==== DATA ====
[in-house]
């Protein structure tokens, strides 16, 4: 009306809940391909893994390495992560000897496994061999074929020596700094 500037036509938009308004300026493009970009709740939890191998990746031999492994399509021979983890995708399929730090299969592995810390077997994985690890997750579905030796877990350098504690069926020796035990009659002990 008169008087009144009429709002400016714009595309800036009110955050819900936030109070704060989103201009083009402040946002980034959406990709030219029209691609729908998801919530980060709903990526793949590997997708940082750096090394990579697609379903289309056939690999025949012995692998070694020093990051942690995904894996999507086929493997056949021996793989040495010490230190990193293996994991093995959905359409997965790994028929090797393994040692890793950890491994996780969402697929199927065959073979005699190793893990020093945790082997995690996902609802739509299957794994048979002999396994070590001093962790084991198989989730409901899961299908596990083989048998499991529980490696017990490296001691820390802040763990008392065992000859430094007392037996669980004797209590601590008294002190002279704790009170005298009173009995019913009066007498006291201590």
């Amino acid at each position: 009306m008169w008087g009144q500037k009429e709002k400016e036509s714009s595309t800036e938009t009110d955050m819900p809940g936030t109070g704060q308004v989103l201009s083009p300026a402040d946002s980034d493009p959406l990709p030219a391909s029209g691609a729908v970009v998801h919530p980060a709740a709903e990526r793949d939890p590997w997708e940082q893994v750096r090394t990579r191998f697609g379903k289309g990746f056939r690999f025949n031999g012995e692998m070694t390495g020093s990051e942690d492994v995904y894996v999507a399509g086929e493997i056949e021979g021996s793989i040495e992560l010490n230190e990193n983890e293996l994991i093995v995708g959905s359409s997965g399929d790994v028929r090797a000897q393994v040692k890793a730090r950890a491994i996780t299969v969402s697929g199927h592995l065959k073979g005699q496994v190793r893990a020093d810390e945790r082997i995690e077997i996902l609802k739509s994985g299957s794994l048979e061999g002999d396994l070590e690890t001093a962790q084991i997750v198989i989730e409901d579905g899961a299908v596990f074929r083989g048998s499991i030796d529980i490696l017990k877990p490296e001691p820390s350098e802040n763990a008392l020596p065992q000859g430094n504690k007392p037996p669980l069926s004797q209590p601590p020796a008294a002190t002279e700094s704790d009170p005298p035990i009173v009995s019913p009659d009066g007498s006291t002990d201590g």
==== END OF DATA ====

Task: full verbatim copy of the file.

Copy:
[in-house]
């Protein structure tokens, strides 16, 4: 009306809940391909893994390495992560000897496994061999074929020596700094 500037036509938009308004300026493009970009709740939890191998990746031999492994399509021979983890995708399929730090299969592995810390077997994985690890997750579905030796877990350098504690069926020796035990009659002990 008169008087009144009429709002400016714009595309800036009110955050819900936030109070704060989103201009083009402040946002980034959406990709030219029209691609729908998801919530980060709903990526793949590997997708940082750096090394990579697609379903289309056939690999025949012995692998070694020093990051942690995904894996999507086929493997056949021996793989040495010490230190990193293996994991093995959905359409997965790994028929090797393994040692890793950890491994996780969402697929199927065959073979005699190793893990020093945790082997995690996902609802739509299957794994048979002999396994070590001093962790084991198989989730409901899961299908596990083989048998499991529980490696017990490296001691820390802040763990008392065992000859430094007392037996669980004797209590601590008294002190002279704790009170005298009173009995019913009066007498006291201590």
């Amino acid at each position: 009306m008169w008087g009144q500037k009429e709002k400016e036509s714009s595309t800036e938009t009110d955050m819900p809940g936030t109070g704060q308004v989103l201009s083009p300026a402040d946002s980034d493009p959406l990709p030219a391909s029209g691609a729908v970009v998801h919530p980060a709740a709903e990526r793949d939890p590997w997708e940082q893994v750096r090394t990579r191998f697609g379903k289309g990746f056939r690999f025949n031999g012995e692998m070694t390495g020093s990051e942690d492994v995904y894996v999507a399509g086929e493997i056949e021979g021996s793989i040495e992560l010490n230190e990193n983890e293996l994991i093995v995708g959905s359409s997965g399929d790994v028929r090797a000897q393994v040692k890793a730090r950890a491994i996780t299969v969402s697929g199927h592995l065959k073979g005699q496994v190793r893990a020093d810390e945790r082997i995690e077997i996902l609802k739509s994985g299957s794994l048979e061999g002999d396994l070590e690890t001093a962790q084991i997750v198989i989730e409901d579905g899961a299908v596990f074929r083989g048998s499991i030796d529980i490696l017990k877990p490296e001691p820390s350098e802040n763990a008392l020596p065992q000859g430094n504690k007392p037996p669980l069926s004797q209590p601590p020796a008294a002190t002279e700094s704790d009170p005298p035990i009173v009995s019913p009659d009066g007498s006291t002990d201590g």